BAHAMAS: Nassau, Paradise Island

05/04/2007 1:48 PM

05/07/2007 5:59 PM

Originally published Sunday, November 13, 2005

It is a humid Sunday morning, and a large black pig lies on the walkway at Ardastra Gardens, sleeping. In the sticky heat, few people come to see the marching flamingos - the signature event at this small zoo - and the pig sleeps on, undisturbed.

At Ardastra's tiny arena, about two dozen flamingos are briefly flustered when a peacock unexpectedly joins them, but they follow a human drill instructor into the ring, obediently turning, stopping and marching for a small but enthusiastic audience.

Flamingos have been marching here for more than four decades, a bit of old-fashioned entertainment that stands in sharp contrast to Paradise Island's high-gloss Atlantis Resort, with its snorkeling lagoon, Mayan Temple and a water slide that zips you through a shark-filled lagoon.

These are the two sides of New Providence, capital of the Bahamas and home to two-thirds of its residents: Nassau and Paradise Island, connected by a great arcing bridge.

Nassau is a longtime cruise-ship port of call with both luxury inns and down-at-the-heels beachfront hotels. You can sunbathe and snorkel, take a party cruise, golf, gamble in the Crystal Palace Casino, buy cheap souvenirs in the Straw Market or emeralds on Bay Street, visit old attractions like Ardastra Gardens and the Pompey Museum of Slavery & Emancipation, or new ones, like the National Art Gallery of the Bahamas.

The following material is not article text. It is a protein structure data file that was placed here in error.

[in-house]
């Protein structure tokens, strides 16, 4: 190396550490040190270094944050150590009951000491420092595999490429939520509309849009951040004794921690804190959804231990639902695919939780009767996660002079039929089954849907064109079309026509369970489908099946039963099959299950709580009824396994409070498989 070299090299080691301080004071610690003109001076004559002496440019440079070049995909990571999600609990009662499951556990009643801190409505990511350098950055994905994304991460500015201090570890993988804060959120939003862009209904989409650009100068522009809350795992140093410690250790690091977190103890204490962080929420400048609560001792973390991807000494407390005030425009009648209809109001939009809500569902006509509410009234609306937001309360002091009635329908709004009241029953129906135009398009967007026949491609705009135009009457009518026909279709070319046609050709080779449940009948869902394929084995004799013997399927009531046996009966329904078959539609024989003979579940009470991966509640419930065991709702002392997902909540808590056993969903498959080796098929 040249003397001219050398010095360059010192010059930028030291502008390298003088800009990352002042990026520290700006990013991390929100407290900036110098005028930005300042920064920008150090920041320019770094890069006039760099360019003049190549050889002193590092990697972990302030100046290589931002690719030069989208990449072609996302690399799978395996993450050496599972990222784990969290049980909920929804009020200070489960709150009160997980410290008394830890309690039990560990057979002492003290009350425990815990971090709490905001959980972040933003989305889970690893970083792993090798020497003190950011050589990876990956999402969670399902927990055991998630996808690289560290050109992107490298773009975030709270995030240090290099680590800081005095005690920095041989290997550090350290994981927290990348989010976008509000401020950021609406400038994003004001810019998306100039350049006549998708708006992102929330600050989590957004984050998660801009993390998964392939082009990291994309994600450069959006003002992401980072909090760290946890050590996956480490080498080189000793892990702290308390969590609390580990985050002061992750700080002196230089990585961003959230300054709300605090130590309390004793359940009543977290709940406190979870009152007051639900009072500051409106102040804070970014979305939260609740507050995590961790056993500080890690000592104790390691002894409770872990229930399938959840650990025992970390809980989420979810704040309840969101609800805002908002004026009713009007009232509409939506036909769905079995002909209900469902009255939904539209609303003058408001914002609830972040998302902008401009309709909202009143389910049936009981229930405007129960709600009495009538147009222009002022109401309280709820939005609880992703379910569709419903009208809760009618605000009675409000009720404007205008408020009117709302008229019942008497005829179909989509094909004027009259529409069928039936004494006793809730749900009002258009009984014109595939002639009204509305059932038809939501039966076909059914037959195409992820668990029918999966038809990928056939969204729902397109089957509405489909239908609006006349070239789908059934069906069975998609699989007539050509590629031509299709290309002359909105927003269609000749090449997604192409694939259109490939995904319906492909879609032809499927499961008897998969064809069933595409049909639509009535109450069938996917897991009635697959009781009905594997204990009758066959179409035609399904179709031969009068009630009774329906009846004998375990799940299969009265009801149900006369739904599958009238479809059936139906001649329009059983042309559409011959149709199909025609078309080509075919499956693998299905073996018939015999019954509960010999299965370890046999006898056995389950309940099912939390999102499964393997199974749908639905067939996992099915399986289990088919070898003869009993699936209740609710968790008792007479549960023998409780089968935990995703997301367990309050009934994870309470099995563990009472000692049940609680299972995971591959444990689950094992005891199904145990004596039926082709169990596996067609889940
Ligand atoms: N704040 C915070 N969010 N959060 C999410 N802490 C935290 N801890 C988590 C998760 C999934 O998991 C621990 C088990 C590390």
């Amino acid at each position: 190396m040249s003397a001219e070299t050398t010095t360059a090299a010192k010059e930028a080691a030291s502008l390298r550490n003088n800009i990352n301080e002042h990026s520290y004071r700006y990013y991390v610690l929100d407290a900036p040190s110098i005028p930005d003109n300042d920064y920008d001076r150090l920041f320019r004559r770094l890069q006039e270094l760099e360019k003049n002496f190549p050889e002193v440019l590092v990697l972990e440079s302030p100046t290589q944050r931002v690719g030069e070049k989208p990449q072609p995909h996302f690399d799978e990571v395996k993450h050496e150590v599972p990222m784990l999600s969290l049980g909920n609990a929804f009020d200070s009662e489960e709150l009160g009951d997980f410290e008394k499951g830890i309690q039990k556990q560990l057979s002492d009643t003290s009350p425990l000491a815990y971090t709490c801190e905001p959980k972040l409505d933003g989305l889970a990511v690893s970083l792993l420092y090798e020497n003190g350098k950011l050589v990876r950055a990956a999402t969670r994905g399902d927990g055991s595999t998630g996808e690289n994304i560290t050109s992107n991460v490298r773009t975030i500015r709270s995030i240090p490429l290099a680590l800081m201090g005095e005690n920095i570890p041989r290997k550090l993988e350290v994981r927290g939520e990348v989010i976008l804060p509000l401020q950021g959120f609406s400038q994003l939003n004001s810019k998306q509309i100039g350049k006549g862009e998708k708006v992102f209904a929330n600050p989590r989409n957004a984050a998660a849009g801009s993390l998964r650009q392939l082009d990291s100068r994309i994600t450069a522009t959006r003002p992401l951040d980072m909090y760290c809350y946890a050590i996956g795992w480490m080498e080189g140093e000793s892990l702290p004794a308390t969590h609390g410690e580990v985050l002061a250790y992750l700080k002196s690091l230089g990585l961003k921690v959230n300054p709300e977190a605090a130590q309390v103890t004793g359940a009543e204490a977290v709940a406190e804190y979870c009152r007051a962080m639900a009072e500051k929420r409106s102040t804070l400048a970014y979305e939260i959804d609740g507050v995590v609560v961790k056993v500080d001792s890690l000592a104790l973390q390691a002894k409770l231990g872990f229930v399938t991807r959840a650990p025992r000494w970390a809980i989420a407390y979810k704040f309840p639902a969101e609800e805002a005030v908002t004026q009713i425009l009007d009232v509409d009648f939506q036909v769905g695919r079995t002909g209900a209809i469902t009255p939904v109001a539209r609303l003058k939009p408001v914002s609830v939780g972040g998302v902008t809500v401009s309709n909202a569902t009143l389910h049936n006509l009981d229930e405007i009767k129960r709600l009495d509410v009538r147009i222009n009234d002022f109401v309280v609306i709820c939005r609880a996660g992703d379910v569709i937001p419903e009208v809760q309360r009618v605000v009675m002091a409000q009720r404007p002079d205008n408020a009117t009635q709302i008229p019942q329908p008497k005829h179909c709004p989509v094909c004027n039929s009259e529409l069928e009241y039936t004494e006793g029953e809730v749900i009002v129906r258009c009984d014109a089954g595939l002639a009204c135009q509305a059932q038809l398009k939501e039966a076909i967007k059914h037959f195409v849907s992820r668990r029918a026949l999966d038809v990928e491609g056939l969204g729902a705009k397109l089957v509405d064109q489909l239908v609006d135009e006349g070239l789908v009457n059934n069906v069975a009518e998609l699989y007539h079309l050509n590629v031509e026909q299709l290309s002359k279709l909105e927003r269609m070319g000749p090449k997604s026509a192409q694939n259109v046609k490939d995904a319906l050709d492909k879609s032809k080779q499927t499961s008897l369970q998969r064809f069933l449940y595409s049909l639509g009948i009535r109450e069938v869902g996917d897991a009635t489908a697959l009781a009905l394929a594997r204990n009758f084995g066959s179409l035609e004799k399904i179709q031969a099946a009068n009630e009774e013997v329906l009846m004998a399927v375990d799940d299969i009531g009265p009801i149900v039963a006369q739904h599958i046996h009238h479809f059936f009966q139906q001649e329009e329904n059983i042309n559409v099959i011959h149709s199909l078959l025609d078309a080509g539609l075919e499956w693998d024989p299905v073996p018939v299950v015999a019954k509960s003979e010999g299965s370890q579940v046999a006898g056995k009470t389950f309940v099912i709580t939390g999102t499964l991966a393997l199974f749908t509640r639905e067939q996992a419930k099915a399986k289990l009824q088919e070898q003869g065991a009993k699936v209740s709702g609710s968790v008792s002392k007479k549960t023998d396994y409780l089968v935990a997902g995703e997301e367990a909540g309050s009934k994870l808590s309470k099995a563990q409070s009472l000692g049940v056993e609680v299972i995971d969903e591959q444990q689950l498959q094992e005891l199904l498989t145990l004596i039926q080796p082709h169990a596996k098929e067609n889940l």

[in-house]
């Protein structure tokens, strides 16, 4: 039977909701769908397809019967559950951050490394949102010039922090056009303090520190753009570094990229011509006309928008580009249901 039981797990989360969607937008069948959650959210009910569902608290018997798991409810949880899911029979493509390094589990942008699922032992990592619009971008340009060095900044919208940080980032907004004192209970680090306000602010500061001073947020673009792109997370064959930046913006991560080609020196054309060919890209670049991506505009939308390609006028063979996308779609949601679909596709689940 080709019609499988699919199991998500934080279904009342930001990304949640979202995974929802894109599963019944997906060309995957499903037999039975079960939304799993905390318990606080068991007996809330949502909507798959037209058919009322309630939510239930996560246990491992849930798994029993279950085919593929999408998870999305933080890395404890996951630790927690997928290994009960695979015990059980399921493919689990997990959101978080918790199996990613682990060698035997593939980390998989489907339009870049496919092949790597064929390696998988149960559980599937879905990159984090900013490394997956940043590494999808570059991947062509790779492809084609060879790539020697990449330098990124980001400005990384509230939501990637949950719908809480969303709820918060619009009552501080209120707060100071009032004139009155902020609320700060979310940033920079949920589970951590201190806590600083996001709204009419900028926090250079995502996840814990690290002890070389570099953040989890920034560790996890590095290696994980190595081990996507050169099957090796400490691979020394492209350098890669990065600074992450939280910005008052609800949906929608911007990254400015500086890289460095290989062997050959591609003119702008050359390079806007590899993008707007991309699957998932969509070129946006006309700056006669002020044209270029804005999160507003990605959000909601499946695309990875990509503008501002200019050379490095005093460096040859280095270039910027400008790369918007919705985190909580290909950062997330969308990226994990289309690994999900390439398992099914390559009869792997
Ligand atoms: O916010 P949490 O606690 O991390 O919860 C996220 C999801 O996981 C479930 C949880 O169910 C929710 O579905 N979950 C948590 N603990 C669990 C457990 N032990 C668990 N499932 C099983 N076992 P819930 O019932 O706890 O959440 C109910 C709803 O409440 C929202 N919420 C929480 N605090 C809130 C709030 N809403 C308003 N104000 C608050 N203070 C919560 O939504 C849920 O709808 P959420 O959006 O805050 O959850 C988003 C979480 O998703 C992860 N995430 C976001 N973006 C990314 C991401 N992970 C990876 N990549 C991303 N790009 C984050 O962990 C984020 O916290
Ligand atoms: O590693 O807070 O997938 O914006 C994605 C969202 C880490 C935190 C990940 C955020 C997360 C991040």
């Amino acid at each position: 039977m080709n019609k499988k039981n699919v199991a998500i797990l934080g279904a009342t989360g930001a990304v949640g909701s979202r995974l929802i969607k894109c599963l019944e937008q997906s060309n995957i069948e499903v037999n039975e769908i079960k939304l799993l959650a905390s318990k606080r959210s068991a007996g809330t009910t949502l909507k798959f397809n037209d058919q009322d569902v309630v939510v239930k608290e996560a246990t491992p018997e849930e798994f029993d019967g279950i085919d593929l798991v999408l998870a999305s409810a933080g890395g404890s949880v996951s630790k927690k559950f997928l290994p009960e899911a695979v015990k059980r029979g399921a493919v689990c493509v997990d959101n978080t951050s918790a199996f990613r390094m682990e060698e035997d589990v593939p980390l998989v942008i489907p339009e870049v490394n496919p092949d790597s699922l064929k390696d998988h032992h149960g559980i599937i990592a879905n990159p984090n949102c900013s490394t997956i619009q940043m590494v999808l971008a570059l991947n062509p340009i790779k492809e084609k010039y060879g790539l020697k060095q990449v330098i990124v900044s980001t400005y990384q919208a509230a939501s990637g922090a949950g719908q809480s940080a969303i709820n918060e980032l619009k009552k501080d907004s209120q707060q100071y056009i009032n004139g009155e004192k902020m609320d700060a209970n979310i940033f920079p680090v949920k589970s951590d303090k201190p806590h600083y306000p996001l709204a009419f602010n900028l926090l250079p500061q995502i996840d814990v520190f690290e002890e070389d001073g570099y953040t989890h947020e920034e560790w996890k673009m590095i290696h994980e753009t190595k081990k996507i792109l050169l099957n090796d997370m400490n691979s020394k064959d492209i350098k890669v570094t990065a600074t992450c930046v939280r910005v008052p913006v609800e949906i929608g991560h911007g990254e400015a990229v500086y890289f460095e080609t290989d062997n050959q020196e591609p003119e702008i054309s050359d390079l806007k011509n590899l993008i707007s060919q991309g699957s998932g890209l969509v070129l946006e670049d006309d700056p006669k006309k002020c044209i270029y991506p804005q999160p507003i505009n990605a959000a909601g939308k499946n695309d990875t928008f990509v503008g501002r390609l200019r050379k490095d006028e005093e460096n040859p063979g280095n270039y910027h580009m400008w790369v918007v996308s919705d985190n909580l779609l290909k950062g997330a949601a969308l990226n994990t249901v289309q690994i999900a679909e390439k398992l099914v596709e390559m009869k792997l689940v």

PARADISE ISLE

Paradise Island has a clean-scrubbed Disney-like resort feel, with few quirks that distinguish it from any other tropical beach. Most of the beaches are private but its main strand, Cabbage Beach, is open to the public.

Atlantis has its sprawling water park and The Dig - underwater views of marine habitat where rays glide past at eye level and lobsters walk in conga lines below them. If that doesn't keep the kids busy, Atlantis has a day camp, movies, and a nightclub for the soda pop set.

There are a golf course and casino here, too - although with higher table minimums - and a cigar shop where a man rolls fat cigars by hand. Paradise Island also has the exclusive One&Only Ocean Club, where Jason Priestley got married and Martha Stewart spent her last weekend of freedom before going to prison. There are no errant peacocks or napping pigs.

Atlantis has a self-contained feel; you never need leave the property, unless to go to shops and restaurants at the adjoining Marina Village - built in part to accommodate the overflow from the resort's pricey restaurants.

Few Bahamians live on this side of the bridge; you're more likely to mingle with them going about their daily business in Nassau. One local I encountered on Bay Street, on learning that I planned to take the ferry to Paradise Island, scowled and said: ``Only the tourists go there.''

But Paradise Island clearly has what tourists want. Atlantis' 2,300 rooms are often sold out, sometimes weeks in advance. Owner Kerzner International, citing demand from its guests, is building a fourth tower of nothing but luxury suites.